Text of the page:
- Methomyl: Broad spectrum insecticide. Used in certain housefly baits. Not used not on-animals.
- Propoxur: Broad spectrum insecticide and acaricide. Used in some collars, soaps, powders and the like for dogs and cats and for premise and environmental treatments.
Although extensively used in agriculture, veterinary use of carbamates was and rermain scarce, probably because they are usually less effective against veterinary parasites than organophosphates or pyrethroids.
Safety of carbamates
The toxicological properties of carbamates are similar to those of organophosphates, since both are inhibitors of acetycholinesterase.
Correctly used, most products containing carbamates are well tolerated by livestock, horses and pets. But the potential risks in case of accident or incorrect use shall not be underestimated.
Strict compliance with safety and use instructions in the product label is a must when dealing with carbamate compounds, especially with concentrates for dipping and spraying. Otherwise the risk of serious poisoning of both operators and animals is real.
It is also essential to correctly store such products, especially avoiding high temperatures, never used them after the expiry date, and to consume all the product in open containers within the deadline indicated in the label (if there is no indication, ensure that this is done within a few weeks, better within a few days).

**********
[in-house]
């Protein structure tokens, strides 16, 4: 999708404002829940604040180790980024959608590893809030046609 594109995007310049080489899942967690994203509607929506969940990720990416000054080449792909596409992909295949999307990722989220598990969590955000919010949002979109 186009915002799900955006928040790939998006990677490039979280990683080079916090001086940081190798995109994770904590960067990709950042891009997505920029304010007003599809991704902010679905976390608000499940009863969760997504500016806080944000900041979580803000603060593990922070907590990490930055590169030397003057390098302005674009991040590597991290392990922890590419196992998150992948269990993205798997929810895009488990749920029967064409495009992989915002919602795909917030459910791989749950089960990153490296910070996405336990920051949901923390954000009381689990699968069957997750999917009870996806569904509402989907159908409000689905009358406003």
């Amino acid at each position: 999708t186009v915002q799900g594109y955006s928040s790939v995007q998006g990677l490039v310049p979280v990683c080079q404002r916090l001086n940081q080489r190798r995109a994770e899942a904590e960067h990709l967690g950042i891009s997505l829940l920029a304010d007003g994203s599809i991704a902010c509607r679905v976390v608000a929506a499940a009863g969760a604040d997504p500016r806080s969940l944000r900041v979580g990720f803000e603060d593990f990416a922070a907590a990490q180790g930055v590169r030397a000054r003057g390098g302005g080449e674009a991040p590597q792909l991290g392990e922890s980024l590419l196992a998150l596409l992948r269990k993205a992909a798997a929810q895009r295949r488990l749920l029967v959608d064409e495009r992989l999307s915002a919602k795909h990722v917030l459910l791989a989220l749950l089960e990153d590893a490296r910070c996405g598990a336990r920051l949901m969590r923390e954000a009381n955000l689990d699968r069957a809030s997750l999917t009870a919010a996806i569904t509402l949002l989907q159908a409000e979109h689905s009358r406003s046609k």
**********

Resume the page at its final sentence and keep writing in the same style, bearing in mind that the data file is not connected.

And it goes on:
Carbamates are problematic for the environment. They do not accumulate in the food chain because they are usually either metabolized through microorganisms in the soil or otherwise break down to less toxic molecules in the soil. Usually they are also metabolized by treated animals and excreted metabolites are not toxic. However, carbamates are toxic to birds and other wildlife.
It is therefore very important to follow the label instruction for the disposal of dipping solutions or any other product remainders. In some countries such instructions are so strict and consequently so expensive, that treatment costs of such products becomes prohibitive.